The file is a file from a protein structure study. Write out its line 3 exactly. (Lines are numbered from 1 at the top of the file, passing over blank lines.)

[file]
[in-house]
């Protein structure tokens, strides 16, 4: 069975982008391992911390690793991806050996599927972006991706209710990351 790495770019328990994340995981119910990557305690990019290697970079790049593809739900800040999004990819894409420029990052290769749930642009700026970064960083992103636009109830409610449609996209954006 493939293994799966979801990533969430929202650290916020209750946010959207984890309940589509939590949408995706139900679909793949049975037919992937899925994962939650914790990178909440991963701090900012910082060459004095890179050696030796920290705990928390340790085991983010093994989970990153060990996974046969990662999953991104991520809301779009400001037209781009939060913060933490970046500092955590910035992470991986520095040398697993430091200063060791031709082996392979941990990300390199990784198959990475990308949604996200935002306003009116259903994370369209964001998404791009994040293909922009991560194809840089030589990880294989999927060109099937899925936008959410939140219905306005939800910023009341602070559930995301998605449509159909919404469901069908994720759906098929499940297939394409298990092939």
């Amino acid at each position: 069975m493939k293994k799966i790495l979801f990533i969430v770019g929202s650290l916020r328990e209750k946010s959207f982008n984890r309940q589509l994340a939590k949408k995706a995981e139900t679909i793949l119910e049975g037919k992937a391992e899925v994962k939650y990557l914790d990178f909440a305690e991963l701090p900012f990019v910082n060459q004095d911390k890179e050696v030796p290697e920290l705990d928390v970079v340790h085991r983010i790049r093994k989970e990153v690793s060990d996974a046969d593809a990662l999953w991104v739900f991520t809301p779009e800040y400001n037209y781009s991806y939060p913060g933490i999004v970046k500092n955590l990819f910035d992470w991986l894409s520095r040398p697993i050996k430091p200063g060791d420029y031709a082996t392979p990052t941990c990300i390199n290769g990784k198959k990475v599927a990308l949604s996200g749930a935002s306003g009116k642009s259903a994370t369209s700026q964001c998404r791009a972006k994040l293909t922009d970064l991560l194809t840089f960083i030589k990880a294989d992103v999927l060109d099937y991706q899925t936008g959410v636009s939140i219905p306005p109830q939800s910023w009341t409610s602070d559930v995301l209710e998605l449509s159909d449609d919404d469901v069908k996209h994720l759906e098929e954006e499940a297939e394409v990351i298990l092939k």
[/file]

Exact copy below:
């Amino acid at each position: 069975m493939k293994k799966i790495l979801f990533i969430v770019g929202s650290l916020r328990e209750k946010s959207f982008n984890r309940q589509l994340a939590k949408k995706a995981e139900t679909i793949l119910e049975g037919k992937a391992e899925v994962k939650y990557l914790d990178f909440a305690e991963l701090p900012f990019v910082n060459q004095d911390k890179e050696v030796p290697e920290l705990d928390v970079v340790h085991r983010i790049r093994k989970e990153v690793s060990d996974a046969d593809a990662l999953w991104v739900f991520t809301p779009e800040y400001n037209y781009s991806y939060p913060g933490i999004v970046k500092n955590l990819f910035d992470w991986l894409s520095r040398p697993i050996k430091p200063g060791d420029y031709a082996t392979p990052t941990c990300i390199n290769g990784k198959k990475v599927a990308l949604s996200g749930a935002s306003g009116k642009s259903a994370t369209s700026q964001c998404r791009a972006k994040l293909t922009d970064l991560l194809t840089f960083i030589k990880a294989d992103v999927l060109d099937y991706q899925t936008g959410v636009s939140i219905p306005p109830q939800s910023w009341t409610s602070d559930v995301l209710e998605l449509s159909d449609d919404d469901v069908k996209h994720l759906e098929e954006e499940a297939e394409v990351i298990l092939k």